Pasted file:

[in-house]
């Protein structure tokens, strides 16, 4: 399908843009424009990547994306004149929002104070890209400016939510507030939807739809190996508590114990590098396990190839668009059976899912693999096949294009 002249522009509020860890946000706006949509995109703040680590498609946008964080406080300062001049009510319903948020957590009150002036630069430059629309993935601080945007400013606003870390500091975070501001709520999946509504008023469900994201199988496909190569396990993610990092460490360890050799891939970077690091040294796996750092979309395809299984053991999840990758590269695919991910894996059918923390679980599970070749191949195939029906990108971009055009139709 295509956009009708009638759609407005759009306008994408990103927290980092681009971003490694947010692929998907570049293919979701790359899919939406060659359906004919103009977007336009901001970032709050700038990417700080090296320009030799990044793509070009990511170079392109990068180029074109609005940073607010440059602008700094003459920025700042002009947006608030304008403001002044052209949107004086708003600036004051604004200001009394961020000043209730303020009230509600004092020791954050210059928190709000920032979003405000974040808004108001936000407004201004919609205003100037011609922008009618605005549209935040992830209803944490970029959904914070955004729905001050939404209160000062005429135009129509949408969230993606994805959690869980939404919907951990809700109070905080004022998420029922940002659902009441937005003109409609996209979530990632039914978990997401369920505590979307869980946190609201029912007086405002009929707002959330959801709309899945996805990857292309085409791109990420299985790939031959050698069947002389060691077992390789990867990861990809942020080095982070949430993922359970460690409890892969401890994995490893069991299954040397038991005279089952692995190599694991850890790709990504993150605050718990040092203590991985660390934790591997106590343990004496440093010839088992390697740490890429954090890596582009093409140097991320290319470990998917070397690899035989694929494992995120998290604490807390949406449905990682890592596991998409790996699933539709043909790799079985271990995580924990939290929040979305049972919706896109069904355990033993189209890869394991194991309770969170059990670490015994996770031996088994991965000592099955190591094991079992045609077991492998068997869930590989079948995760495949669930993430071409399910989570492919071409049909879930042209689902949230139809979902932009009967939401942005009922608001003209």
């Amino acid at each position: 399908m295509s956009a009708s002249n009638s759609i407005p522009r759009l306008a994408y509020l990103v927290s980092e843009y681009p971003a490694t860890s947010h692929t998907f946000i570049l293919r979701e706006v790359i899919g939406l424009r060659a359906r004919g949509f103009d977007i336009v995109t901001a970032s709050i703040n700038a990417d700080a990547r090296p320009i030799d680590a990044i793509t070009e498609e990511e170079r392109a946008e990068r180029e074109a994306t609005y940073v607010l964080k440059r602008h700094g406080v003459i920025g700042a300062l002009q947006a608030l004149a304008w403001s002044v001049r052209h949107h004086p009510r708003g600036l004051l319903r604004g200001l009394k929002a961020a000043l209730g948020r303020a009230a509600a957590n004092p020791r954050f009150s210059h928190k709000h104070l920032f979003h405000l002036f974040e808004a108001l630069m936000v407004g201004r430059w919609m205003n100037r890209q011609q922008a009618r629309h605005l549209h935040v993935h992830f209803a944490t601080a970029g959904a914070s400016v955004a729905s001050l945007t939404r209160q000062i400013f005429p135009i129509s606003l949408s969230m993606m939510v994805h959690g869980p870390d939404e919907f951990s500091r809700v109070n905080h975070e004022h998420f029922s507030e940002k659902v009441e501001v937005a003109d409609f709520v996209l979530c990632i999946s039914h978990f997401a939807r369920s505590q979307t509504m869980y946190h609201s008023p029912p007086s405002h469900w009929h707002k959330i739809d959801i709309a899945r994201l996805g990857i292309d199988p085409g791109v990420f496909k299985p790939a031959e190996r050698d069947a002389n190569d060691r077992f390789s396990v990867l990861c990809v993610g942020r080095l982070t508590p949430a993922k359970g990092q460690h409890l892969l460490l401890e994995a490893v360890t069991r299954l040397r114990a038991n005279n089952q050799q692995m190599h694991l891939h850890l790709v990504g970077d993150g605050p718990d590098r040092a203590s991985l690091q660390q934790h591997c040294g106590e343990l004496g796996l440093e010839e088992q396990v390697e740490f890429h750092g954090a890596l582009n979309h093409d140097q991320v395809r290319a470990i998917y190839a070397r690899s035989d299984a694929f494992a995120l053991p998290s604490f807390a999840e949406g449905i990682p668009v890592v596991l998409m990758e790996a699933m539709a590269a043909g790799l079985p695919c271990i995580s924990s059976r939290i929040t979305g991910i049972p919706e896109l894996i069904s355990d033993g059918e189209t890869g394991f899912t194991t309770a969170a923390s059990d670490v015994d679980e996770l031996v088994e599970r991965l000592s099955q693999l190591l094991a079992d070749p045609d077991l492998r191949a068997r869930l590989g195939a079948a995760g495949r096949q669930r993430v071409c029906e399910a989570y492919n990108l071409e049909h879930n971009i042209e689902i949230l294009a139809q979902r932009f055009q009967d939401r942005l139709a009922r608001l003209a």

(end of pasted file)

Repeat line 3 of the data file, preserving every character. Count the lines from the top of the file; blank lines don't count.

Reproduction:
């Amino acid at each position: 399908m295509s956009a009708s002249n009638s759609i407005p522009r759009l306008a994408y509020l990103v927290s980092e843009y681009p971003a490694t860890s947010h692929t998907f946000i570049l293919r979701e706006v790359i899919g939406l424009r060659a359906r004919g949509f103009d977007i336009v995109t901001a970032s709050i703040n700038a990417d700080a990547r090296p320009i030799d680590a990044i793509t070009e498609e990511e170079r392109a946008e990068r180029e074109a994306t609005y940073v607010l964080k440059r602008h700094g406080v003459i920025g700042a300062l002009q947006a608030l004149a304008w403001s002044v001049r052209h949107h004086p009510r708003g600036l004051l319903r604004g200001l009394k929002a961020a000043l209730g948020r303020a009230a509600a957590n004092p020791r954050f009150s210059h928190k709000h104070l920032f979003h405000l002036f974040e808004a108001l630069m936000v407004g201004r430059w919609m205003n100037r890209q011609q922008a009618r629309h605005l549209h935040v993935h992830f209803a944490t601080a970029g959904a914070s400016v955004a729905s001050l945007t939404r209160q000062i400013f005429p135009i129509s606003l949408s969230m993606m939510v994805h959690g869980p870390d939404e919907f951990s500091r809700v109070n905080h975070e004022h998420f029922s507030e940002k659902v009441e501001v937005a003109d409609f709520v996209l979530c990632i999946s039914h978990f997401a939807r369920s505590q979307t509504m869980y946190h609201s008023p029912p007086s405002h469900w009929h707002k959330i739809d959801i709309a899945r994201l996805g990857i292309d199988p085409g791109v990420f496909k299985p790939a031959e190996r050698d069947a002389n190569d060691r077992f390789s396990v990867l990861c990809v993610g942020r080095l982070t508590p949430a993922k359970g990092q460690h409890l892969l460490l401890e994995a490893v360890t069991r299954l040397r114990a038991n005279n089952q050799q692995m190599h694991l891939h850890l790709v990504g970077d993150g605050p718990d590098r040092a203590s991985l690091q660390q934790h591997c040294g106590e343990l004496g796996l440093e010839e088992q396990v390697e740490f890429h750092g954090a890596l582009n979309h093409d140097q991320v395809r290319a470990i998917y190839a070397r690899s035989d299984a694929f494992a995120l053991p998290s604490f807390a999840e949406g449905i990682p668009v890592v596991l998409m990758e790996a699933m539709a590269a043909g790799l079985p695919c271990i995580s924990s059976r939290i929040t979305g991910i049972p919706e896109l894996i069904s355990d033993g059918e189209t890869g394991f899912t194991t309770a969170a923390s059990d670490v015994d679980e996770l031996v088994e599970r991965l000592s099955q693999l190591l094991a079992d070749p045609d077991l492998r191949a068997r869930l590989g195939a079948a995760g495949r096949q669930r993430v071409c029906e399910a989570y492919n990108l071409e049909h879930n971009i042209e689902i949230l294009a139809q979902r932009f055009q009967d939401r942005l139709a009922r608001l003209a």